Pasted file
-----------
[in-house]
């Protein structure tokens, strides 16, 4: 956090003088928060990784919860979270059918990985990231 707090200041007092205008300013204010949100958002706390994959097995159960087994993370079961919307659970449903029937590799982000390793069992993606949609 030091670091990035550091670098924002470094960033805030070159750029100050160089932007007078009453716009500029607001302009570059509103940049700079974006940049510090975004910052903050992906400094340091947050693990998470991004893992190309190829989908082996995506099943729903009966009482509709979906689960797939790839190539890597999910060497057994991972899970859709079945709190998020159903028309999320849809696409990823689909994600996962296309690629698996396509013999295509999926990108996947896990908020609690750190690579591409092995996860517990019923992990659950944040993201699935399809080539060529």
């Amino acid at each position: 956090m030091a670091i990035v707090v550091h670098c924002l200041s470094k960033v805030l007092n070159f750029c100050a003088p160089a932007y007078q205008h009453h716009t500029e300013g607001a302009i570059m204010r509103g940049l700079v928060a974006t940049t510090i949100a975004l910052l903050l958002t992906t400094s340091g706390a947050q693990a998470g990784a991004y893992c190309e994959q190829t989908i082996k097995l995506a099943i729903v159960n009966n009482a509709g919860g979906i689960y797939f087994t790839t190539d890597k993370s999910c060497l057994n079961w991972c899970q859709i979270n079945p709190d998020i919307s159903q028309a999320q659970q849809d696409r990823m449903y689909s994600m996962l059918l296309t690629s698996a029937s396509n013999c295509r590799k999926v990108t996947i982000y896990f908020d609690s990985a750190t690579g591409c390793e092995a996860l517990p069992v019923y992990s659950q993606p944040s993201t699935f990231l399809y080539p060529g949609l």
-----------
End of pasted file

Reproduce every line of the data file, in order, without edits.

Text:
[in-house]
């Protein structure tokens, strides 16, 4: 956090003088928060990784919860979270059918990985990231 707090200041007092205008300013204010949100958002706390994959097995159960087994993370079961919307659970449903029937590799982000390793069992993606949609 030091670091990035550091670098924002470094960033805030070159750029100050160089932007007078009453716009500029607001302009570059509103940049700079974006940049510090975004910052903050992906400094340091947050693990998470991004893992190309190829989908082996995506099943729903009966009482509709979906689960797939790839190539890597999910060497057994991972899970859709079945709190998020159903028309999320849809696409990823689909994600996962296309690629698996396509013999295509999926990108996947896990908020609690750190690579591409092995996860517990019923992990659950944040993201699935399809080539060529």
């Amino acid at each position: 956090m030091a670091i990035v707090v550091h670098c924002l200041s470094k960033v805030l007092n070159f750029c100050a003088p160089a932007y007078q205008h009453h716009t500029e300013g607001a302009i570059m204010r509103g940049l700079v928060a974006t940049t510090i949100a975004l910052l903050l958002t992906t400094s340091g706390a947050q693990a998470g990784a991004y893992c190309e994959q190829t989908i082996k097995l995506a099943i729903v159960n009966n009482a509709g919860g979906i689960y797939f087994t790839t190539d890597k993370s999910c060497l057994n079961w991972c899970q859709i979270n079945p709190d998020i919307s159903q028309a999320q659970q849809d696409r990823m449903y689909s994600m996962l059918l296309t690629s698996a029937s396509n013999c295509r590799k999926v990108t996947i982000y896990f908020d609690s990985a750190t690579g591409c390793e092995a996860l517990p069992v019923y992990s659950q993606p944040s993201t699935f990231l399809y080539p060529g949609l």